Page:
Typical GoPro Fisheye Distortion during a vlog

Screenshot: Typical GoPro Fisheye Distortion during a vlog – notice the crooked background


DJI Osmo Pocket
As many users dislike wide angle lenses with its fisheye effect, in that case DJI Osmo Pocket’s videos might be more appealing. It uses a narrower field of view lens and that results in less distortion of the image. The narrow angle lens also results in a shorter focal range and that gives you depth of field. In other words you can film yourself while in focus when the background is a bit blurry. On the downside you have to control focus and I experienced that it is often hard to fine tune. Especially when not using DJI Osmo Pocket with a smartphone. Continuous autofocus is available but often has some problems to lock an object. When Osmo tries to focus a moving object in continuous focus mode you notice that Osmo constantly tries to re-focus for a better result ending up with a jerky video.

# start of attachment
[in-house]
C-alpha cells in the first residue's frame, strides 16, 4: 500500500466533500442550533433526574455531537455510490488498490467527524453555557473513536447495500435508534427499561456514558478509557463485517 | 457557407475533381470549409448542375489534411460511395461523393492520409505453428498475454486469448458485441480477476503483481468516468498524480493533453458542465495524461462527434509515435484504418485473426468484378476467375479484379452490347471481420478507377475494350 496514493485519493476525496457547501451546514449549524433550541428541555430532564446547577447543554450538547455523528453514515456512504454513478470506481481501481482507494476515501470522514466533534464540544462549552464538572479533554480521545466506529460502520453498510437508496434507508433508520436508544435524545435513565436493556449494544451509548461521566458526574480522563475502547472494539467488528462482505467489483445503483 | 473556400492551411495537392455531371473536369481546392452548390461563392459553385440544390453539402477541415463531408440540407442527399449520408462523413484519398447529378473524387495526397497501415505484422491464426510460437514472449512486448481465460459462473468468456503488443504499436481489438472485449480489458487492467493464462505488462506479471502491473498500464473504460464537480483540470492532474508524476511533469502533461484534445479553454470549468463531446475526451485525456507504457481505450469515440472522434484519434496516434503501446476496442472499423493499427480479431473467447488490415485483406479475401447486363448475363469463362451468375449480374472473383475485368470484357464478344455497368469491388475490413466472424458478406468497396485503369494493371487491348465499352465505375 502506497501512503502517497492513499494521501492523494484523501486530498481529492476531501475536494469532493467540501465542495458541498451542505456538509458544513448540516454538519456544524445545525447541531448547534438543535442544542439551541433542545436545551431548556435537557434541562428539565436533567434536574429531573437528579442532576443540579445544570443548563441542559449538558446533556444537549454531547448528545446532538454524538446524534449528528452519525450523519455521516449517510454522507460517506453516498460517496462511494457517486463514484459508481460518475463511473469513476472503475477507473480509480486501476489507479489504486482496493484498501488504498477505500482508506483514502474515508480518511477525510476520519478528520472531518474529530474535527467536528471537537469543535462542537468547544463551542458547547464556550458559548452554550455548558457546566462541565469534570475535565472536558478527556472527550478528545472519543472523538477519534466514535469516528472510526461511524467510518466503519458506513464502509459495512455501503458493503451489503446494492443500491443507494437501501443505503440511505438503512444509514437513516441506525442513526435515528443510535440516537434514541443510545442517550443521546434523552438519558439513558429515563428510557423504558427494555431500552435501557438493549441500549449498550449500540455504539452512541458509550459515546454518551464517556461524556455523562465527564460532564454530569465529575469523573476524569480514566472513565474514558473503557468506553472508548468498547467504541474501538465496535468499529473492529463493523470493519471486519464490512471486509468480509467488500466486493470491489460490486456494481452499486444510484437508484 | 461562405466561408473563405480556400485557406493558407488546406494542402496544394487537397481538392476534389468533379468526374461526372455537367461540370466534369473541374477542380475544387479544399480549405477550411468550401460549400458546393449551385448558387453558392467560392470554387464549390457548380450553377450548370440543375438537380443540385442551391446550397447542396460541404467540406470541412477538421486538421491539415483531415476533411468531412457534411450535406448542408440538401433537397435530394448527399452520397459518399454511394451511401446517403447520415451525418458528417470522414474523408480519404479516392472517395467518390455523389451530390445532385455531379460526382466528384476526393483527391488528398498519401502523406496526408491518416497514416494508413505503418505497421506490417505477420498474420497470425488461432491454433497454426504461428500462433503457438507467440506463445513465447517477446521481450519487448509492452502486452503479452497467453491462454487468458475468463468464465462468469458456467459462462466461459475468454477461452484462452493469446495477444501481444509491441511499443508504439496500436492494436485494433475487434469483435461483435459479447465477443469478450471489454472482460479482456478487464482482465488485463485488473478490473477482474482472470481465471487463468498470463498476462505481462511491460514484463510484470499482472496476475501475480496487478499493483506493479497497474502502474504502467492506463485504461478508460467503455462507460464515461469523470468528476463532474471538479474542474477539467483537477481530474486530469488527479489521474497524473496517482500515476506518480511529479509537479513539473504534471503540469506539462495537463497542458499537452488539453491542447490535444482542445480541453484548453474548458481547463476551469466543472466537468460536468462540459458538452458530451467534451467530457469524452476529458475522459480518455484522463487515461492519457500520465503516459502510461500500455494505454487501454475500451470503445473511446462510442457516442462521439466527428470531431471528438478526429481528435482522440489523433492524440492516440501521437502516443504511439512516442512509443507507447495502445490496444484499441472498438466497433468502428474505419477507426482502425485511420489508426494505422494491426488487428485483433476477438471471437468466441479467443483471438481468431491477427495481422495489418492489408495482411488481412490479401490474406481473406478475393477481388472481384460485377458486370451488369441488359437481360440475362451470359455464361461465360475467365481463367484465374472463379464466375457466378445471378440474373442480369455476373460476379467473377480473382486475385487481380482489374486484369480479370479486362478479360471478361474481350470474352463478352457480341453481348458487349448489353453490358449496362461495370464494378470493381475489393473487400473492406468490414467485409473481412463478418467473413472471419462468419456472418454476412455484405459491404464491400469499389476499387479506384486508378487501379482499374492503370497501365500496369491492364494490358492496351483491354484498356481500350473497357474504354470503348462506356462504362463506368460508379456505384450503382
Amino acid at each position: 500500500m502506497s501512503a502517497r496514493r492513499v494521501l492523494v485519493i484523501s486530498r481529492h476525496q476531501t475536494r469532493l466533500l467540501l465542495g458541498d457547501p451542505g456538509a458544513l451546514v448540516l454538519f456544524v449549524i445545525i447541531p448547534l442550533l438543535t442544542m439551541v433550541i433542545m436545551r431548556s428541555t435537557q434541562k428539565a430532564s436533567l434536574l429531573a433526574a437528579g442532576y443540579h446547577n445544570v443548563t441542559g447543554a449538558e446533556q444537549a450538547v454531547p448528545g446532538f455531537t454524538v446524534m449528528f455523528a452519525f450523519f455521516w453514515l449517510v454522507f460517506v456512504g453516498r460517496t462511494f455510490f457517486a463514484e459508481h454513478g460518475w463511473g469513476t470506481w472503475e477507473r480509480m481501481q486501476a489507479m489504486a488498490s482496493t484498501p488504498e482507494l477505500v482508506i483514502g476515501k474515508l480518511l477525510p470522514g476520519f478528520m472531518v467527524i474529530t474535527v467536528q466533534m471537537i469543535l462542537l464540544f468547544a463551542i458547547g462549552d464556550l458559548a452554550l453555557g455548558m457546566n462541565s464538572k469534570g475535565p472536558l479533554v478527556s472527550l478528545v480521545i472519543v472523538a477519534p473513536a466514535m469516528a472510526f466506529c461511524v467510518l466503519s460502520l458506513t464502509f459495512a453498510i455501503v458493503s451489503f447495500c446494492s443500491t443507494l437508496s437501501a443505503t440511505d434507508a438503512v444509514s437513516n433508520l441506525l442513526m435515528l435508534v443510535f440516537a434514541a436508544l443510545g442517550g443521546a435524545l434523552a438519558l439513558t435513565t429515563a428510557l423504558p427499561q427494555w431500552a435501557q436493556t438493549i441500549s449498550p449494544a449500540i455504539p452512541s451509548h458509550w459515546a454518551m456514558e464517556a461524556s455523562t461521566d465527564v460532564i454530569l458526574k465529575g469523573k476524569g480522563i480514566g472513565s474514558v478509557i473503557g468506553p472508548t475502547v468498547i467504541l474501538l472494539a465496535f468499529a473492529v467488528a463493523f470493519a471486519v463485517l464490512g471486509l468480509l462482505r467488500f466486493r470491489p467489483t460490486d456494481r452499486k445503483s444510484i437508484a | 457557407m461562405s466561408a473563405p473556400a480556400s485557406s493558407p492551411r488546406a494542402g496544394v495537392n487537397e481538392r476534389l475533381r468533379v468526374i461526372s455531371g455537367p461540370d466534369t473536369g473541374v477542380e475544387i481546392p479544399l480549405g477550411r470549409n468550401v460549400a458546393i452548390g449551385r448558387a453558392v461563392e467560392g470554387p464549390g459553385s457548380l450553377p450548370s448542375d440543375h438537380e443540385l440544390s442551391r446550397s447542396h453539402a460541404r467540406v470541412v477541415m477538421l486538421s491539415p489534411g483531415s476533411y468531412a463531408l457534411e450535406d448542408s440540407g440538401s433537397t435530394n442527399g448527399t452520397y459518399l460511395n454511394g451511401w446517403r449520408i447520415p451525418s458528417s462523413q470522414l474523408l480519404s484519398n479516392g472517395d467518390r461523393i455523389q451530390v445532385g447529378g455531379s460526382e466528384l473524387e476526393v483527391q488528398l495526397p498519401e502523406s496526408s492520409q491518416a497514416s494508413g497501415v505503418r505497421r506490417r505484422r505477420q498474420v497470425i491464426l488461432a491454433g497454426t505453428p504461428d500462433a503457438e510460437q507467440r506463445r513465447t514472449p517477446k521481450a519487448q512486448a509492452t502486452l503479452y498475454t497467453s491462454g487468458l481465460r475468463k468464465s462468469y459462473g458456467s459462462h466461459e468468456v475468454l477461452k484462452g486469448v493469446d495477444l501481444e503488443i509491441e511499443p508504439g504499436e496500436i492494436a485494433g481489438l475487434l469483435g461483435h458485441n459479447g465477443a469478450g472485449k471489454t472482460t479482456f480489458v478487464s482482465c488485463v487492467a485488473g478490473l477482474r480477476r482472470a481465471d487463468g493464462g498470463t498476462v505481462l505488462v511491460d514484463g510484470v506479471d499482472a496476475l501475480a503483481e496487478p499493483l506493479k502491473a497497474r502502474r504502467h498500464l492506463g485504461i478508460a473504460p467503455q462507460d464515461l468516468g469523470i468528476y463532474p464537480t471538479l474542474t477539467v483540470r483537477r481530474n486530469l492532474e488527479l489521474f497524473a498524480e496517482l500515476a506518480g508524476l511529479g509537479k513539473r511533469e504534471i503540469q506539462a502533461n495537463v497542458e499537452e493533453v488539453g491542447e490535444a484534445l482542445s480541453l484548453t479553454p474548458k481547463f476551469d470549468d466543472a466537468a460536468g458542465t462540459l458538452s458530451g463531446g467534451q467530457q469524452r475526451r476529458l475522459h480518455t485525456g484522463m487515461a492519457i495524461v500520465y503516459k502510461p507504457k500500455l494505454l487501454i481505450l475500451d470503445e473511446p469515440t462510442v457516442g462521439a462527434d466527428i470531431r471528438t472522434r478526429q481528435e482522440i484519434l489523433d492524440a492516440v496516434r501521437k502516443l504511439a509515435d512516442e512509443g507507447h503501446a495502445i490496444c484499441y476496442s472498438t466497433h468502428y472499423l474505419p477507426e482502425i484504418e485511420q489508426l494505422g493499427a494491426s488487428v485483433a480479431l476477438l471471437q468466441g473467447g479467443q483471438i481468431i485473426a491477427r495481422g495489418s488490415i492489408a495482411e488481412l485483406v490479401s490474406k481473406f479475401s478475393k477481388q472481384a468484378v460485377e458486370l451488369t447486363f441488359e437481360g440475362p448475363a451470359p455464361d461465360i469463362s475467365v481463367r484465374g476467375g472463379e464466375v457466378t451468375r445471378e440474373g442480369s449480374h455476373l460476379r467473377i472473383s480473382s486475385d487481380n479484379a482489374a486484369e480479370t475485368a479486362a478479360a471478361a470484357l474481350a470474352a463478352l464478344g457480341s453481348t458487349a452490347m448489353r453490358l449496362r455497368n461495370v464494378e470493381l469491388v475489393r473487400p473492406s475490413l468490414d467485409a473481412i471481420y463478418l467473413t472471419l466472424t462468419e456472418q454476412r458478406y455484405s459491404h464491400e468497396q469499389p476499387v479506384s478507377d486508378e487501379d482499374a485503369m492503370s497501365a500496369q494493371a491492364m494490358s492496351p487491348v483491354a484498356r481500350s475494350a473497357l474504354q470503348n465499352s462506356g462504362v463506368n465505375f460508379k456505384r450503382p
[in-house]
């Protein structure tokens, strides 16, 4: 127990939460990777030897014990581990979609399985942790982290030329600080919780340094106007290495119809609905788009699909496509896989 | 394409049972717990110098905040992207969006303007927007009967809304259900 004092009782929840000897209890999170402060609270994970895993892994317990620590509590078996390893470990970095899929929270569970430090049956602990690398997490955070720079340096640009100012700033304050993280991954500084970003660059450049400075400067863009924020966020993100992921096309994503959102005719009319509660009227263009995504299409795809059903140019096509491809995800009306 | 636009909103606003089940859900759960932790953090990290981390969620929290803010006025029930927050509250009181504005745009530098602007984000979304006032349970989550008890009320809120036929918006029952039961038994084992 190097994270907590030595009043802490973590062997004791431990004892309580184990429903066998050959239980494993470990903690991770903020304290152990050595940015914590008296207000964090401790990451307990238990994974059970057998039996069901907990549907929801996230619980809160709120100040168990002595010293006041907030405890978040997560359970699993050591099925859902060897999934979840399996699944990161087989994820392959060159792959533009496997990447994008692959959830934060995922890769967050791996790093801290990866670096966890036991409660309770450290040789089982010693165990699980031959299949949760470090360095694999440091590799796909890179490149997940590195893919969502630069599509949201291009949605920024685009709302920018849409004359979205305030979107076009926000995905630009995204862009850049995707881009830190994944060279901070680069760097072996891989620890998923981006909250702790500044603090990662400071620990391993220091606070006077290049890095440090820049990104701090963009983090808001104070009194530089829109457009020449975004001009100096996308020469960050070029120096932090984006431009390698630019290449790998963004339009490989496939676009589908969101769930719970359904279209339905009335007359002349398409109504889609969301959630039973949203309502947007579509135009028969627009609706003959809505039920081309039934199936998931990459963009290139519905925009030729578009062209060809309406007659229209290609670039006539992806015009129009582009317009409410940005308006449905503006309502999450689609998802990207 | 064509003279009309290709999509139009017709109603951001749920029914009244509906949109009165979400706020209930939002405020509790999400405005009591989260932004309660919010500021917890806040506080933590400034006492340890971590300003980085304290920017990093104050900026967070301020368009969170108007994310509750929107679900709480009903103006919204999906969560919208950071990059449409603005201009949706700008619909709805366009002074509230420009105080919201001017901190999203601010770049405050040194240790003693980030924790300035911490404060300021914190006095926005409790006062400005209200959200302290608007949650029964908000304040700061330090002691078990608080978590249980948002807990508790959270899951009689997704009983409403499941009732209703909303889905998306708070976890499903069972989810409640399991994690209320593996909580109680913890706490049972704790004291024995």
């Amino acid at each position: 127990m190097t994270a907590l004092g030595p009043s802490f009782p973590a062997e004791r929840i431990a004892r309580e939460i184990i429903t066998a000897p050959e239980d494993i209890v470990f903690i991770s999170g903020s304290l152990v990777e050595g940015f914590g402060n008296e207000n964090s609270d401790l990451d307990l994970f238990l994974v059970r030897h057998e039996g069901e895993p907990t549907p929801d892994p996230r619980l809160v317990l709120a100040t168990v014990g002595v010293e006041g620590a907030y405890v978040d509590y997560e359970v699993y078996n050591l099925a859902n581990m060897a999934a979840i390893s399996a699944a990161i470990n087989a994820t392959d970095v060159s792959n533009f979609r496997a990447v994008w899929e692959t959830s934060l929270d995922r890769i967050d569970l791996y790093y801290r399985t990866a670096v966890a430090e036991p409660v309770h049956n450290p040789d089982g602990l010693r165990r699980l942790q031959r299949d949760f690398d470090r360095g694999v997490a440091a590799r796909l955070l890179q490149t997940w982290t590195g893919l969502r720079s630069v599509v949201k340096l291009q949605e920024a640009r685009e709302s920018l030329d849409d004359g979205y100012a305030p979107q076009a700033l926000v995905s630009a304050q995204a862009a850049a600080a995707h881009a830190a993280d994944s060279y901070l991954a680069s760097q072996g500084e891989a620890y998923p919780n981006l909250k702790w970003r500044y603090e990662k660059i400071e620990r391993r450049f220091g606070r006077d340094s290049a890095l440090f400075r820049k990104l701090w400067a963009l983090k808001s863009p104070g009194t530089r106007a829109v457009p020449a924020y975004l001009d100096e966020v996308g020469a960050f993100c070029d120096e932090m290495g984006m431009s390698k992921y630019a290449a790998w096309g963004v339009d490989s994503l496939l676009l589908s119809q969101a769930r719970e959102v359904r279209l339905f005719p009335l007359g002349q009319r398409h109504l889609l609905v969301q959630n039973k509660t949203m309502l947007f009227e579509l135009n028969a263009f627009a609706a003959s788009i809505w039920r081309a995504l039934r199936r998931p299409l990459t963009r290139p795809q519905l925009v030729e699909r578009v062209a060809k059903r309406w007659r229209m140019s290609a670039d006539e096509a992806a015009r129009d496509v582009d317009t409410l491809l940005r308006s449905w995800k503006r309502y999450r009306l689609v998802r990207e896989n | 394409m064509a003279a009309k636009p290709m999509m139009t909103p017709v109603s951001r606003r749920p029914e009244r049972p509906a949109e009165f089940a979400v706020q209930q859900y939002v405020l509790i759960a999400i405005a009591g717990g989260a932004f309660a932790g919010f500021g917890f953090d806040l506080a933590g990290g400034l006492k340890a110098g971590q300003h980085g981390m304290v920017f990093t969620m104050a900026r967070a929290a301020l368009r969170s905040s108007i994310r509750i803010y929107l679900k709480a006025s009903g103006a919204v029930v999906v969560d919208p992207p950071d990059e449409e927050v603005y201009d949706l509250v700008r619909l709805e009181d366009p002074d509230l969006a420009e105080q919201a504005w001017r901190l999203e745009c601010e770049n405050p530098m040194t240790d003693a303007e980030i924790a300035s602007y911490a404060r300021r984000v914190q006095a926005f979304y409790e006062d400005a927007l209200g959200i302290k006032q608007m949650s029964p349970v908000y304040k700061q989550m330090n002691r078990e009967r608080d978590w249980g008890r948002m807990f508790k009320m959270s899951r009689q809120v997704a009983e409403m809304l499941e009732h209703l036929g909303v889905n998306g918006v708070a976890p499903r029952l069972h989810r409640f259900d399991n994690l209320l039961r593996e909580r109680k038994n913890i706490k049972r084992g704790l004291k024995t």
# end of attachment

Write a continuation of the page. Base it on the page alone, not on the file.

Screenshot of a DJI Osmo Pocket vlog - notice the blur background

Screenshot of a DJI Osmo Pocket vlog – notice the blur background


Insta360 One X
As for Insta360 One X we have to look at two different kinds of videos. Of course you can shoot a 360° video where the viewer can decide where to look at during playback. (Here’s an older video I took where I explained this feature at a time it was not that well known). Of course that’s a unique feature for this camera the others don’t offer. It can be interesting for your travel videos or vlogs to let your viewer decide where to look at. The viewer can experience being part of a journey while reliving it. Best use-cases for 360° videos are situations where the camera is placed inside an airplane cockpit or on a race car. It’s awesome to get the impression to be part of the action. Best practice video: 360 camera inside an aerobatic fighter jet.